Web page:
At the same time, the thermocouple produces a tiny amount of current when it gets heated by the flame. This current allows for the pilot gas valve to remain open. With a bad thermocouple, you don't get this current.

Without the current, the gas valve closes, which in turn, kills the flame. No flame, no hot water.

Give the pilot light ignitor a few more tries. You may just need to “warm up” the thermocouple so that it can keep the pilot light lit.

If this doesn’t help, then you may already need a new thermocouple. Replacing a thermocouple, however, might be a little too complex for first-time DIYers. It may be best to have your friendly hot water heater repair experts in Calgary do this for you.

3. No Hot Water From an Electric Water Heater

In this case, check your circuit breaker -- it may have tripped and cut off the power supply to the heater. If you see the circuit breaker switch for the hot water set to the "OFF" position, just flip the switch to the "ON" position. If this doesn't do the trick, you may be dealing with either a blown fuse or a failed thermostat.

Before you call for backup, try replacing the thermostat batteries first. Then, make sure that your thermostat is set to heat at 120 degrees. This is the EPA-recommended water heating temperature that most Canadians also follow.

Once you have fresh batteries in, run one of your faucets to see if you now have hot water. Be careful as you feel the water temperature -- the last thing you want is to get a scald injury.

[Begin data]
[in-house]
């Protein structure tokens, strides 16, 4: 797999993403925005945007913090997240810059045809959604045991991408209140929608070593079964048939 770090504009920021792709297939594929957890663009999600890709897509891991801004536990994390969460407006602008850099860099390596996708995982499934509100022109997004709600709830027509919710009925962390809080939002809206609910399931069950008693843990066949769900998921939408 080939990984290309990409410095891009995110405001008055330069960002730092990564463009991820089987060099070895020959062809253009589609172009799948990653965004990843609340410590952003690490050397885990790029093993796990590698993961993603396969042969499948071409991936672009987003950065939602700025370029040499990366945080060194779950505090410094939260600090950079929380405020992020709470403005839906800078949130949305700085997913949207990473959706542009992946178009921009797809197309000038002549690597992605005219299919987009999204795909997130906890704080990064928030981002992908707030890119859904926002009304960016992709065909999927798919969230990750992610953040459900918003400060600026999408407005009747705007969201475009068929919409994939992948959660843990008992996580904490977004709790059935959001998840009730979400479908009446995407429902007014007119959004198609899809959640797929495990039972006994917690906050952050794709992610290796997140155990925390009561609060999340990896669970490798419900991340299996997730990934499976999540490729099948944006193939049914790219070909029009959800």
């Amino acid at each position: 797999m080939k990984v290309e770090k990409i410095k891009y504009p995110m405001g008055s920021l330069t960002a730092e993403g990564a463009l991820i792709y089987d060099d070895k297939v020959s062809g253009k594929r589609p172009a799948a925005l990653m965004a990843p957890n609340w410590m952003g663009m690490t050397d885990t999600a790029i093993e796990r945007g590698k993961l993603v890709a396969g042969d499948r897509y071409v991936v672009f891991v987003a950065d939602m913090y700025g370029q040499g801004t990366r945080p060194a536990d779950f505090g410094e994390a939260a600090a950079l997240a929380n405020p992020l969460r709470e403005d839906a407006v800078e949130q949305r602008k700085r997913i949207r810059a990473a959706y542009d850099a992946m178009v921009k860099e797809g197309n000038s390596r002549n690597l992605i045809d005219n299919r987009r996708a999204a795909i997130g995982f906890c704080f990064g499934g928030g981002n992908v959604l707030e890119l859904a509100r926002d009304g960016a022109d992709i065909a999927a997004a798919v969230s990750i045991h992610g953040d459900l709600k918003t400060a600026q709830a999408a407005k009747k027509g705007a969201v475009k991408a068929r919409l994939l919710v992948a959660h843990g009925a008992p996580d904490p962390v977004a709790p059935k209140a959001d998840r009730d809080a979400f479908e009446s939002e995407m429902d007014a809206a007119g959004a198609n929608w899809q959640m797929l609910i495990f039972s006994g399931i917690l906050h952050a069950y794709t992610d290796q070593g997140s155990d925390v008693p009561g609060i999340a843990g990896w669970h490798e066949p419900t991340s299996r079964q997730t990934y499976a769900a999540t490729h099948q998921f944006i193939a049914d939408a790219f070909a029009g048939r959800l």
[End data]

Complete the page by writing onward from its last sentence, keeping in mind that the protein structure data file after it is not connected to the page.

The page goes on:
Note that scalds are an even bigger risk to kids. Every year, burn injuries land 9,000 kids in Canadian hospital ERs. Scald injuries account for about 50% of those burn-related injuries.

If the water remains cold, run your other faucets or the shower. If none produce heated water, then it’s time to contact your Calgary hot water heater experts.

4. Tepid Water

In most cases, either one of two parts of your water heater is to blame: the thermostat or the dip tube.

If your thermostat is running low on battery life, it may be misreading the water temperature. As such, it may think that the water is hot enough, when in fact, it's only lukewarm. A dead thermostat won't read the temperature at all, so you'll also end up with cold or tepid water.